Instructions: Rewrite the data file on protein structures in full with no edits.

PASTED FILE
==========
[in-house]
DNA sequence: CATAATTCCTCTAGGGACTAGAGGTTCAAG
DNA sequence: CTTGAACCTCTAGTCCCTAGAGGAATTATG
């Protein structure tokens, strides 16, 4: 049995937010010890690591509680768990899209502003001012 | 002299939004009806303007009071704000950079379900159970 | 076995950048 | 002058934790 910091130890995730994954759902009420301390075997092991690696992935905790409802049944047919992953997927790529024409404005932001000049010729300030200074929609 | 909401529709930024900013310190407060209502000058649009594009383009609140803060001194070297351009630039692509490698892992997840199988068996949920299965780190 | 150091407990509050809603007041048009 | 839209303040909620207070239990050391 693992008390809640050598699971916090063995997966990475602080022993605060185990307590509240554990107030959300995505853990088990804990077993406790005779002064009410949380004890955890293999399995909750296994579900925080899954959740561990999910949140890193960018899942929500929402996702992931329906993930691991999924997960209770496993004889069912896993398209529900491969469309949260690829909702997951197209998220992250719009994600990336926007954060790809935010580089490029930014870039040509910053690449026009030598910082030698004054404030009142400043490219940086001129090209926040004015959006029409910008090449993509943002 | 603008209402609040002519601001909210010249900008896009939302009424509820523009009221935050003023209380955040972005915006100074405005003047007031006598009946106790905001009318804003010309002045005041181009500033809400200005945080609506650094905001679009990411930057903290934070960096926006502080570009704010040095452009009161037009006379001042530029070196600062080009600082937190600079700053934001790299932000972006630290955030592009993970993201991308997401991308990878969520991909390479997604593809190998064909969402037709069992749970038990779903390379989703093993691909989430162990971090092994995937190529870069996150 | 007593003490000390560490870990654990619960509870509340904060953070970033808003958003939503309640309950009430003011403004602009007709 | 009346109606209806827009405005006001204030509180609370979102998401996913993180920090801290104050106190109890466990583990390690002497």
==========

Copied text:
[in-house]
DNA sequence: CATAATTCCTCTAGGGACTAGAGGTTCAAG
DNA sequence: CTTGAACCTCTAGTCCCTAGAGGAATTATG
């Protein structure tokens, strides 16, 4: 049995937010010890690591509680768990899209502003001012 | 002299939004009806303007009071704000950079379900159970 | 076995950048 | 002058934790 910091130890995730994954759902009420301390075997092991690696992935905790409802049944047919992953997927790529024409404005932001000049010729300030200074929609 | 909401529709930024900013310190407060209502000058649009594009383009609140803060001194070297351009630039692509490698892992997840199988068996949920299965780190 | 150091407990509050809603007041048009 | 839209303040909620207070239990050391 693992008390809640050598699971916090063995997966990475602080022993605060185990307590509240554990107030959300995505853990088990804990077993406790005779002064009410949380004890955890293999399995909750296994579900925080899954959740561990999910949140890193960018899942929500929402996702992931329906993930691991999924997960209770496993004889069912896993398209529900491969469309949260690829909702997951197209998220992250719009994600990336926007954060790809935010580089490029930014870039040509910053690449026009030598910082030698004054404030009142400043490219940086001129090209926040004015959006029409910008090449993509943002 | 603008209402609040002519601001909210010249900008896009939302009424509820523009009221935050003023209380955040972005915006100074405005003047007031006598009946106790905001009318804003010309002045005041181009500033809400200005945080609506650094905001679009990411930057903290934070960096926006502080570009704010040095452009009161037009006379001042530029070196600062080009600082937190600079700053934001790299932000972006630290955030592009993970993201991308997401991308990878969520991909390479997604593809190998064909969402037709069992749970038990779903390379989703093993691909989430162990971090092994995937190529870069996150 | 007593003490000390560490870990654990619960509870509340904060953070970033808003958003939503309640309950009430003011403004602009007709 | 009346109606209806827009405005006001204030509180609370979102998401996913993180920090801290104050106190109890466990583990390690002497």